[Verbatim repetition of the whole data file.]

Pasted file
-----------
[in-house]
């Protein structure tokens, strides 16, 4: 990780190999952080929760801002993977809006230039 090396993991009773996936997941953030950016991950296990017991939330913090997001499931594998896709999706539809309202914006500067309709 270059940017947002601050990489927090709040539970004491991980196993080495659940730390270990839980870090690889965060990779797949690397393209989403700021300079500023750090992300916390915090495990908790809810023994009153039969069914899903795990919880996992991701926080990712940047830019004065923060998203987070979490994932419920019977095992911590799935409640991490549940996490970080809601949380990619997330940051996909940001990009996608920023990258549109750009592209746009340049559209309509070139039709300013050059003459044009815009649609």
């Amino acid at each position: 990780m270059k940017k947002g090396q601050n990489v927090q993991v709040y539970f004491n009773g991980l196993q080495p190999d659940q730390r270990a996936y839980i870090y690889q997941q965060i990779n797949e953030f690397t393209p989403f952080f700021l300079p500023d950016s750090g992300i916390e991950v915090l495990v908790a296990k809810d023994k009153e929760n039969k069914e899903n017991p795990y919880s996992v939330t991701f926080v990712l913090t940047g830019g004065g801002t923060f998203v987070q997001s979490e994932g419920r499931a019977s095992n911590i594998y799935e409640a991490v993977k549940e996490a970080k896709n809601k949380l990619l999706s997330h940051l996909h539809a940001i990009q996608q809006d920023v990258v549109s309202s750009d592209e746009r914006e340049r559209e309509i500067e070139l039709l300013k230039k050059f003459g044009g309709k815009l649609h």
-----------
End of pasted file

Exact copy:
[in-house]
């Protein structure tokens, strides 16, 4: 990780190999952080929760801002993977809006230039 090396993991009773996936997941953030950016991950296990017991939330913090997001499931594998896709999706539809309202914006500067309709 270059940017947002601050990489927090709040539970004491991980196993080495659940730390270990839980870090690889965060990779797949690397393209989403700021300079500023750090992300916390915090495990908790809810023994009153039969069914899903795990919880996992991701926080990712940047830019004065923060998203987070979490994932419920019977095992911590799935409640991490549940996490970080809601949380990619997330940051996909940001990009996608920023990258549109750009592209746009340049559209309509070139039709300013050059003459044009815009649609």
């Amino acid at each position: 990780m270059k940017k947002g090396q601050n990489v927090q993991v709040y539970f004491n009773g991980l196993q080495p190999d659940q730390r270990a996936y839980i870090y690889q997941q965060i990779n797949e953030f690397t393209p989403f952080f700021l300079p500023d950016s750090g992300i916390e991950v915090l495990v908790a296990k809810d023994k009153e929760n039969k069914e899903n017991p795990y919880s996992v939330t991701f926080v990712l913090t940047g830019g004065g801002t923060f998203v987070q997001s979490e994932g419920r499931a019977s095992n911590i594998y799935e409640a991490v993977k549940e996490a970080k896709n809601k949380l990619l999706s997330h940051l996909h539809a940001i990009q996608q809006d920023v990258v549109s309202s750009d592209e746009r914006e340049r559209e309509i500067e070139l039709l300013k230039k050059f003459g044009g309709k815009l649609h």